Joined: 17 Jul 2006
|Posted: Sun Oct 01, 2006 11:45 pm Post subject: Japanese Yen Exchange Rate Undervalued
|October 1, 2006
Quote from the Economist about Japanese Yen Exchange Rate:
Until this year the yen's weakness was easy to explain: since 2001 the Bank of Japan (BoJ) had been printing loads of money in order to defeat deflation. An increased supply of yen relative to that of other currencies pushed down its price. But the yen's softness this year is a puzzle. Since the BoJ abandoned “quantitative easing” in March, Japan's monetary base has withered. Deflation has gone away, and in July the BoJ raised interest rates, which had been stuck at zero for five years. Furthermore, Japan had a whopping current-account surplus of $165 billion in the year to July (the latest figure for China, for 2005, is only $161 billion, although it is expected to rise in 2006). In many respects, the yen should be climbing.
Instead, since March it has fallen slightly against the dollar and by as much as 8% against the euro, which fetched a record ¥150 earlier in September, before edging back up a bit. Since mid-2001 the yen has fallen by around 35% against the euro, while against the weaker dollar it is little changed. Japanese exporters have also gained competitiveness relative to South Korea, where the won has risen strongly against the dollar during the past year.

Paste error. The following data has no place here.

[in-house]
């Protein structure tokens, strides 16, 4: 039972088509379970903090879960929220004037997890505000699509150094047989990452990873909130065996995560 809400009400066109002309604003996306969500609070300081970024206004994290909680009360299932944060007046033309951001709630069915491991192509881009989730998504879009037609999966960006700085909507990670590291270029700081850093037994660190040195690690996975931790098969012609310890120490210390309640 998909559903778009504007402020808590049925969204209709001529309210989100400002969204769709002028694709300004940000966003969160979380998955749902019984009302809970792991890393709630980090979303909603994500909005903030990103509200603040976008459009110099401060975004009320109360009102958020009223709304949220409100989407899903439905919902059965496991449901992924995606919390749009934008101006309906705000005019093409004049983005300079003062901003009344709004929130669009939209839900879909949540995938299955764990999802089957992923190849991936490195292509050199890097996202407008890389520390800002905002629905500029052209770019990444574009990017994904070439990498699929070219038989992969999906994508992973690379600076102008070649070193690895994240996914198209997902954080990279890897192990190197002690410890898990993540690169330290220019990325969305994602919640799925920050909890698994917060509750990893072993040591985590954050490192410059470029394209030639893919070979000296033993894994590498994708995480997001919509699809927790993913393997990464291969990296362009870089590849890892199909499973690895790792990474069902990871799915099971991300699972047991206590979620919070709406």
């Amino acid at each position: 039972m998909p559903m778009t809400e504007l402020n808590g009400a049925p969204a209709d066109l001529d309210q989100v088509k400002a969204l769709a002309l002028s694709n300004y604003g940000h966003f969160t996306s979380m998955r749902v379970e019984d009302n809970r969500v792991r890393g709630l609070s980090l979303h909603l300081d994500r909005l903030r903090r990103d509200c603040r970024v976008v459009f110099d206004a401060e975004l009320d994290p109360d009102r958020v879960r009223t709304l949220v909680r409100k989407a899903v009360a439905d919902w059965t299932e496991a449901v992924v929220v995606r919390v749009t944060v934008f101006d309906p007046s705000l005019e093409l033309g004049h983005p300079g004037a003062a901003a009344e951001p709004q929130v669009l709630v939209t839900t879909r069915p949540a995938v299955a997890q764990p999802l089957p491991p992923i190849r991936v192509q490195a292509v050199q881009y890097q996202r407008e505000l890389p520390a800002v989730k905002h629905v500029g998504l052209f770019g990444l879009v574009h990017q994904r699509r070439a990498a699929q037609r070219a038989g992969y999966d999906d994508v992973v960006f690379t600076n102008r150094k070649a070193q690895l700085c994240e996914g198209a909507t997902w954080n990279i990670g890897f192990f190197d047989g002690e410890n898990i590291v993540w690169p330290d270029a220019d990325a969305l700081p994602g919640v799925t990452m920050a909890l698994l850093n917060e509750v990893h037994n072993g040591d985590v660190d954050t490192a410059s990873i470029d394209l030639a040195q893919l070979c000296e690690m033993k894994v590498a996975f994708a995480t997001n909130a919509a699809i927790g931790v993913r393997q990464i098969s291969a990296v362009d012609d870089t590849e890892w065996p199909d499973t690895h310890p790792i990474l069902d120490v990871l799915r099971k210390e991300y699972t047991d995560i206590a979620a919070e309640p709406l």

Not only is the yen cheap in nominal terms, but many years of falling prices in Japan have made it even more competitive. Its real trade-weighted value fell this month to its lowest since 1982 (see chart). The latest update of The Economist's Big Mac index (see article) showed that the yen was by far the most undervalued of the developed world's currencies—ie, hamburgers are cheapest in Tokyo. Using a more sophisticated model, Stephen Jen, of Morgan Stanley, reckons that the yen is 12% undervalued against the dollar, whereas the yuan is only 7% too weak. Against the euro, the yen is almost 30% below its fair value.
If the yen is the most mispriced currency on the planet, why are Japan's trade partners not complaining loudly, as they do about the yuan? Some European finance ministers and central bankers, including Jean-Claude Trichet, the president of the European Central Bank, have started to argue recently that the yen is not bearing its fair share of the dollar's decline. But a big difference between Japan and China is that the yen floats freely and is not being held down by currency intervention as it was back in 2003-04.
Such a cheap currency might seem a good investment. But to predict where the yen is heading, you have to understand why it is so weak today. One reason is that at 0.25%, Japanese interest rates are still unattractive. And inflation has gone up by more than the quarter-point rise in Japanese interest rates, leaving real rates close to zero and even lower than last year.
My comment: Japanese Yen will not stay this undervalued at 118.06 to 1 US Dollar. It would be a good time to invest in Japanese currency and related equities.